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LABATT "FACING DOWN" INSTITUTIONAL SHAREHOLDER "REVOLT"
Published September 21, 1994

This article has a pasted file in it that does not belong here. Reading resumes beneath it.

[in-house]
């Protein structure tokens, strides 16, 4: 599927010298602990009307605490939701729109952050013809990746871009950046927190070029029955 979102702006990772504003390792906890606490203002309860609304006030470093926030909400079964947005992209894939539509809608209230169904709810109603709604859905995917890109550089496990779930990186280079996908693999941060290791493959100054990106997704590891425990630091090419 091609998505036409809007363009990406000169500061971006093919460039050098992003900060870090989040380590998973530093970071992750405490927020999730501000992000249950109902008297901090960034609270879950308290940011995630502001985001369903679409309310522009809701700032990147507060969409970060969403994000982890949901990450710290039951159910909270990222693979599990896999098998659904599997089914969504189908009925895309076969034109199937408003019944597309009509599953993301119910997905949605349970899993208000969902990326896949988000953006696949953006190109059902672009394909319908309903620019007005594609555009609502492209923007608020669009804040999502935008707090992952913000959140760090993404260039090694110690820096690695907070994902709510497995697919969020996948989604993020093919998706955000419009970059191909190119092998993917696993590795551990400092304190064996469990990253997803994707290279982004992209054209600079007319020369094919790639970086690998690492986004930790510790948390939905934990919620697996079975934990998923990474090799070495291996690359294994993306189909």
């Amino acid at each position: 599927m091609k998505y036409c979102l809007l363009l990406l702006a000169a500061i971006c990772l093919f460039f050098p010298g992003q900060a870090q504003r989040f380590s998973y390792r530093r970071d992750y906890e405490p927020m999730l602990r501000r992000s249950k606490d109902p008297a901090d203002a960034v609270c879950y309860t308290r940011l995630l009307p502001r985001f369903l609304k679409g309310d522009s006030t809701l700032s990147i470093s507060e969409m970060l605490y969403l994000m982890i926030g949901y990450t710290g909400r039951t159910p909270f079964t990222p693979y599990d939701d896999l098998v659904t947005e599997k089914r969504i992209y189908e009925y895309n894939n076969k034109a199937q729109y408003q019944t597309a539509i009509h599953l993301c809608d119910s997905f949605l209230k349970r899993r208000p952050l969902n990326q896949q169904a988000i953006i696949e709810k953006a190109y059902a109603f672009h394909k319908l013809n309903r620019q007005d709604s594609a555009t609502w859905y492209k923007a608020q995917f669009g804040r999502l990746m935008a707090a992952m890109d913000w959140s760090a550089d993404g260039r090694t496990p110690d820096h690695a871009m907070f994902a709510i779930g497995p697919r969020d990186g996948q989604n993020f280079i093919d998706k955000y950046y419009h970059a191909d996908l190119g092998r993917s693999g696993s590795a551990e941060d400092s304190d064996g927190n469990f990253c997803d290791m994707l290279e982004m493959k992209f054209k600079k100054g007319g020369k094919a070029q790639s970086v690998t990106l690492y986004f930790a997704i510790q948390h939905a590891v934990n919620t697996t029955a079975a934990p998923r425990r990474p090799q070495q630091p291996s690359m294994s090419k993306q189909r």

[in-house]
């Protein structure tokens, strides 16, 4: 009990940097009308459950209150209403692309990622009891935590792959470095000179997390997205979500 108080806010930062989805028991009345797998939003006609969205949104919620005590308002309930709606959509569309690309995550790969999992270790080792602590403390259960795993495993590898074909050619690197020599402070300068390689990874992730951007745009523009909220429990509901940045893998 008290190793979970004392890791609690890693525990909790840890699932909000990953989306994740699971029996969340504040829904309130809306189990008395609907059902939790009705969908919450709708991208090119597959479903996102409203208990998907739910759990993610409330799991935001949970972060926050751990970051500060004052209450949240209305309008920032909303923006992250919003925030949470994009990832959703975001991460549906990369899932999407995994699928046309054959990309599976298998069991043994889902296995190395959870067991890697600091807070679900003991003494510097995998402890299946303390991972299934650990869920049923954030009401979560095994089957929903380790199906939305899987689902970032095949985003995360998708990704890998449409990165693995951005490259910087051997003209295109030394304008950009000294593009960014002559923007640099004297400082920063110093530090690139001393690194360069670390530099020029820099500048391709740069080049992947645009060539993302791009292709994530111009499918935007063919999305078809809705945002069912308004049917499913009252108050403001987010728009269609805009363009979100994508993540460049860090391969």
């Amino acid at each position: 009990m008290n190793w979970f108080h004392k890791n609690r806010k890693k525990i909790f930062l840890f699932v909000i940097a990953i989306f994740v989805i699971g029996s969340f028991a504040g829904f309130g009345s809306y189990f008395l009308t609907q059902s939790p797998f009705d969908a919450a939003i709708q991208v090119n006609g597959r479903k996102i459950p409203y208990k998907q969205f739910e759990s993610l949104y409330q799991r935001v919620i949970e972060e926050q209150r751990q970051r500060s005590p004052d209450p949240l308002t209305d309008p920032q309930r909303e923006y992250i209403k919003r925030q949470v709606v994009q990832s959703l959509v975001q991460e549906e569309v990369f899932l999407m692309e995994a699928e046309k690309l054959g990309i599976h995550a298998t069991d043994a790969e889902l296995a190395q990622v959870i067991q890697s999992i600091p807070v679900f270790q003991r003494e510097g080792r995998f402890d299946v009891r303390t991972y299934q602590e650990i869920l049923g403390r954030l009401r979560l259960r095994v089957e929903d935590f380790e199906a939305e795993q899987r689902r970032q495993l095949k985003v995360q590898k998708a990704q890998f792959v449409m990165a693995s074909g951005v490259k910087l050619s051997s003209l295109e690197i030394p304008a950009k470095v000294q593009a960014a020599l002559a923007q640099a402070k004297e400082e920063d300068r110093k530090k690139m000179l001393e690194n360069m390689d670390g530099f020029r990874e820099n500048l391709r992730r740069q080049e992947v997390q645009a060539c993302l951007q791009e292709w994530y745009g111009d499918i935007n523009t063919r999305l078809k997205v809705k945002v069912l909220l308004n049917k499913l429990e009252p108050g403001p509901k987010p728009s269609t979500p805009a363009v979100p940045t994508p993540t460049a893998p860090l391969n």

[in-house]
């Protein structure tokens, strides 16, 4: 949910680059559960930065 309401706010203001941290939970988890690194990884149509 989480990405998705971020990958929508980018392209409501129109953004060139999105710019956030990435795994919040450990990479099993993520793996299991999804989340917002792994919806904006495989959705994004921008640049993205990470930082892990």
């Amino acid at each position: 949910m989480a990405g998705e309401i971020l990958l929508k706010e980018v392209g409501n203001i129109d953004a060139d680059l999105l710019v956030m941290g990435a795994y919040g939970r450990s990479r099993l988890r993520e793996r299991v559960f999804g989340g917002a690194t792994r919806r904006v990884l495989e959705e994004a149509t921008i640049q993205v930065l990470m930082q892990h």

In this morning's WALL STREET JOURNAL, Larry Greenberg reports that institutional shareholders of John Labatt Ltd. are concerned about the company's overall direction, and "nervous about the company's plans to get deeper into the sports and entertainment business." Labatt currently has a varied sports portfolio that includes the Blue Jays, a stake in the Toronto SkyDome, and Canada's TSN sports television network -- "which now generates 'substantial earnings' after years of heavy start-up costs." Greenberg: "Labatt reckons that making investments in other sports teams will boost TSN's advertising revenue. It also wants to take advantage of TSN's expertise by acquiring additional broadcasting interests." Heather Arnold, partner with Toronto pension fund manager Knight, Bain, Seath, & Holbrook said "sports and entertainment are 'glory assets' that enhance management's profile but return little to shareholders." In a plan to "allay" shareholders' concerns, Labatt has a plan to sell 49% of its sports and broadcast businesses -- "a move that analysts estimate could yield proceeds to Labatt of C$500M" and cut "the company's interest in the Blue Jays to about 20 percent" (WALL STREET JOURNAL, 9/21). ALSO FROM THE JOURNAL ... VIDEO GIANTS READY TO BATTLE: Sega of America and Nintendo are preparing to "do battle" during the upcoming holiday season, and both companies -- the nation's two largest video-game makers -- are embracing different strategic approaches. Sega will push its new 32X adapter, which "attaches to [its] Genesis video-game player and transforms it from a 16-bit machine into a 32-bit unit"; while Nintendo says it "will offer a more exciting array of software titles." Jeff Goodby, chairman of Goodby, Berlin & Silverstein, Sega's ad agency: "We've got a product that will make the 15 million Sega Genesis machines now in place 40 times as fast." Nintendo VP/Marketing Peter Main: "Our campaign will stress that you don't have to buy yet more hardware in order to have a great entertainment experience" (Jeffrey Trachtenberg, WALL STREET JOURNAL, 9/21).